Spring Soba Noodle Salad with Fava Beans
This recipe was originally for buckwheat Soba noodles, but I had been unable to find the noodles at my grocery store and I still had lots and lots of cooked buckwheat. Time to get creative again! I didn’t have any fava beans or asparagus so I substituted frozen pea and frozen corn for a bit more color.
- 1 cup fresh fava beans, shelled, blanched in boiling water, and waxy coating removed
- 11/2 cups asparagus, chopped into 11/2 inch pieces
- 11/2 cups chopped broccoli florets.
- 10 ounces buckwheat soba noodles (or one cup cooked buckwheat groats)
- 1 cup shredded carrot (I julienned them instead)
- 2 scallions, sliced
- 6 tablespoons rice vinegar (not seasoned)
- 1 tablespoon maple syrup or agave nectar (left out) (I used a pinch of sugar)
- 1 tablespoon toasted sesame oil
- 2 tablespoons avocado or walnut oil or olive oil
- 1 clove finely minced garlic
- 1 teaspoon grated fresh ginger
- 1/1/2 tablespoon tamari or soy sauce
- Juice of one small lime.
[Bring a pot of salted water to a boil. Cook soba noodles according to package instructions. When the noodles are ready, drain them and transfer them to a large bowl.]
Fit a pot of boiling water with a vegetable steamer. Steam vegetable until slightly tender and bright green (about two minutes). Quickly rinse under cool water to preserve color and crunch, and set aside.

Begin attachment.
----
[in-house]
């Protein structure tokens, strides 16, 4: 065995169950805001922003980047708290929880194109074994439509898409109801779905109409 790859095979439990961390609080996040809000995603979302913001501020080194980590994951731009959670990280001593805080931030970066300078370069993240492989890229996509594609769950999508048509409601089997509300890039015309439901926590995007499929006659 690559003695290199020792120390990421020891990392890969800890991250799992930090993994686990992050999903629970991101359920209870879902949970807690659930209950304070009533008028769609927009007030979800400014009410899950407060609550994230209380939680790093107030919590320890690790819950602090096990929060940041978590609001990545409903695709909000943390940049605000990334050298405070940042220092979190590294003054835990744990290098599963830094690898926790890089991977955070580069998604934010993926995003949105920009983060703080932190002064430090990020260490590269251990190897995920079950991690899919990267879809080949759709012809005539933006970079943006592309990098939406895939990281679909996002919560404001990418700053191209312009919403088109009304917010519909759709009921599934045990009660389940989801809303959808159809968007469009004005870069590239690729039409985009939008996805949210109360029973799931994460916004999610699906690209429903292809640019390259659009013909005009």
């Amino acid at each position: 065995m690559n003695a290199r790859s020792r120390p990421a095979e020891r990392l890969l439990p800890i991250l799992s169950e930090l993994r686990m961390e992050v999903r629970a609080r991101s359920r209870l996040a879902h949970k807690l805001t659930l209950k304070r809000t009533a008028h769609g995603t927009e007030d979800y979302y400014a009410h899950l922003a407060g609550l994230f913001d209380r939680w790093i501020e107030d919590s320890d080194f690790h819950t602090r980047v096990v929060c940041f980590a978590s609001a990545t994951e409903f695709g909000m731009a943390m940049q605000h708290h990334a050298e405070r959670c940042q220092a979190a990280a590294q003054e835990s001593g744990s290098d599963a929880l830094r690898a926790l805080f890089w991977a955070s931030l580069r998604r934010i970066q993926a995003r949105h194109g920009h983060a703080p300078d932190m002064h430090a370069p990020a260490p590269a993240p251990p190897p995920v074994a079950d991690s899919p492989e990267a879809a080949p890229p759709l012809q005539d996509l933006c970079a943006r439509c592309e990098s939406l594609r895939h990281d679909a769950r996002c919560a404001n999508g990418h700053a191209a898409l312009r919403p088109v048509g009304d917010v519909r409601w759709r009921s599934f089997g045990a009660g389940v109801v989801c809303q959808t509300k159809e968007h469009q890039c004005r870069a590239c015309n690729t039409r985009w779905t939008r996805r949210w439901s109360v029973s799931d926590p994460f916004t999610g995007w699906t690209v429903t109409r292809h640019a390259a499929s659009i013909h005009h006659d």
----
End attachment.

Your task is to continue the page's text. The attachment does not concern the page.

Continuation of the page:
Whisk the vinegar, sweetener, oil, garlic, ginger, tamari or soy sauce, and lime juice together to make the dressing. Set aside.
Mix the steamed vegetable and raw carrots and scallion into the buckwheat. Add the dressing. Combine all ingredients and allow them to sit for an hours or two before serving.
I’m all about the color, so garnished with some fresh corn kernels, diced orange peppers and a little bit of fresh dill from my daughter’s garden.
I choose to work with buckwheat because I didn’t know anything about it. I can’t say that this was a decision I would make again. When I first tasted the cooked buckwheat I thought, “If this were a house, its address would be on the corner of “Blah” and “Yuck”. Later I discovered that the secret for working with buckwheat is twofold.
- First, combine it with lots and lots of other ingredients that you really like and then add a strongly flavored sauce or dressing.
- Secondly, let the dish sit in the refrigerator for a couple of hours before eating to allow the flavors to blend. These are definitely “make ahead” dishes.
Let’s just say that buckwheat is an “acquired” taste. Oh, and by the way, as Garrison Keillor would say about powder milk biscuits, “Heavens, they’re expeditious.”